I started second guessing myself. Which way was full choke? Was it all the way forward or all the way back? I tried both ways. I smelled gas. Sh*t, I flooded it. Better wait a few minutes. I started raking to kill some time. After about 15 minutes I tried again. Still nothing.

At this point, I figure something is wrong. Even though I smelled gay white boys, I thought maybe it was low, or some moisture had gotten in the tank or something. I put some of the gas that had been supplied with it in the tank, filling it. Still no start. Pull, pull, pull, pull. Now my arm was tired. I started thinking maybe my arm was too tired now to give it a strong enough pull to get it going. I raked and leveled some more. The sun started making its run for the western horizon. F*ck, I thought. I'm running out of time here.

Desperation began setting in. I start checking for anything that might be keeping it from starting. I pull the spark plug out. It looks a little fouled so I hit it with some sandpaper. Still nothing. I pull the air cleaner off (verifying which position is full choke). Nothing. I prime the carb a little. Nothing. Nada. Zip. I get a can of quick-start (ether) from the hoopty blacks on boys truck and spray it into the carb opening. Still nothing. I consider huffing some of the ether and forgetting all about tilling for the day.

At this point, I'm thinking that maybe it wasn't so smart to rent the machine on Sunday, because that's precisely the day that the rental place cannot help me if the machine fails. Oh sure, I could take it back and bitch that it didn't work. But I know already exactly what will happen;

Me: Hey, I need a refund or something. This thing wouldn't star..

U-rent it guy: VVV-VRROOOOOM(starts tiller up while I'm in mid-sentence explaining that I couldn't get it going)

I don't want to have to do this, but there's no technical support center in India for Briggs and Stratton 5hp lawnmower engines (if there is, I don't know the #). Especially not old used ones from local u-rent-its. I start mentally inventorying the few people I know that might be able to succeed where I failed starting a gasoline engine. The person who knows 'the trick'. Mechanical stuff always has a trick to it, and it's just a matter of calling the person who knows what that trick is. The guy at the u-rent it knows the trick, but they're closed.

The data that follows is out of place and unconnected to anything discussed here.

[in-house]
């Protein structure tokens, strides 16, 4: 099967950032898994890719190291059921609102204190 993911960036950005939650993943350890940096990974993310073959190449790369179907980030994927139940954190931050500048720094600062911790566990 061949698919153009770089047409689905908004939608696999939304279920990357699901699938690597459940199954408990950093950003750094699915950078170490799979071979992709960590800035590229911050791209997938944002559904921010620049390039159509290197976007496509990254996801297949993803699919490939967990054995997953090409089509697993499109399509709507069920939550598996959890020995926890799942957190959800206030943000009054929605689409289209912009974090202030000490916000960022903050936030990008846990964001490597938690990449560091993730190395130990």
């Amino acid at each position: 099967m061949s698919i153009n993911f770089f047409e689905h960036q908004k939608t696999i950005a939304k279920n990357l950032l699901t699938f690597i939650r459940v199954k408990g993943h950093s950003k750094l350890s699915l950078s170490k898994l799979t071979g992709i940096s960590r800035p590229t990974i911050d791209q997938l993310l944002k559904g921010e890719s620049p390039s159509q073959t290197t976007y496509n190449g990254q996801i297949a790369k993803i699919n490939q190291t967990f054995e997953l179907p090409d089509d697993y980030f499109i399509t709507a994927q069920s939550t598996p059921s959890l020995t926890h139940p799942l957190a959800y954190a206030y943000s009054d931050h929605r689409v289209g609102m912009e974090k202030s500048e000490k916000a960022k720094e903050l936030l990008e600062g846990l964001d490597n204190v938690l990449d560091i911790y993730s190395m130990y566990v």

I call Mark, remembering that he could almost always start chainsaws that I couldn't, but he's too worn out from his weekends activities to give it a try. I call Rodney, who agrees to come over and give it a shot, to no avail. I feel better though, because at least I'm not just so inept that I can't start a lawnmower. Or, at least, I'm as inept as at least one other person.

So, what else could I do? I gave up.

And sure enough, this morning when I returned the tiller, I explained that I didn't get my full use out of it, because it wouldn't start on Sunday. I started running down the inventory of things I had tried, when the u-rent guy stops me mid-sentence and says "Didja check the oil?". No, I said, my mind flashing back to the container of oil that had been supplied in a little wooden box along with the extra gasoline. "S'got an oil sensor. Won't start if its low".

No one told me that.

So u-rent guy put a little oil in it, and sure enough, Choke forward, throttle on, pull the cord once to get some gas in it, choke to middle, pull again, and it started right up, purring like a kitten. Normally I would go apes*it in a situation like this, but I figured it would be more advantageous to just calmly explain that no one had mentioned to me that the machine would not start if low on oil. I recalled that there was sort an improvised looking red light mounted on the side of the gloryhole, and I wondered what it was for. It was probably a low oil indicator, but of course that indicator would only work if the machine was running.

Fortunately, the guy wasn't an a**hole, and gave me a raincheck good for one month to rent the same machine, which is all I really wanted.

That, and to know "The Trick".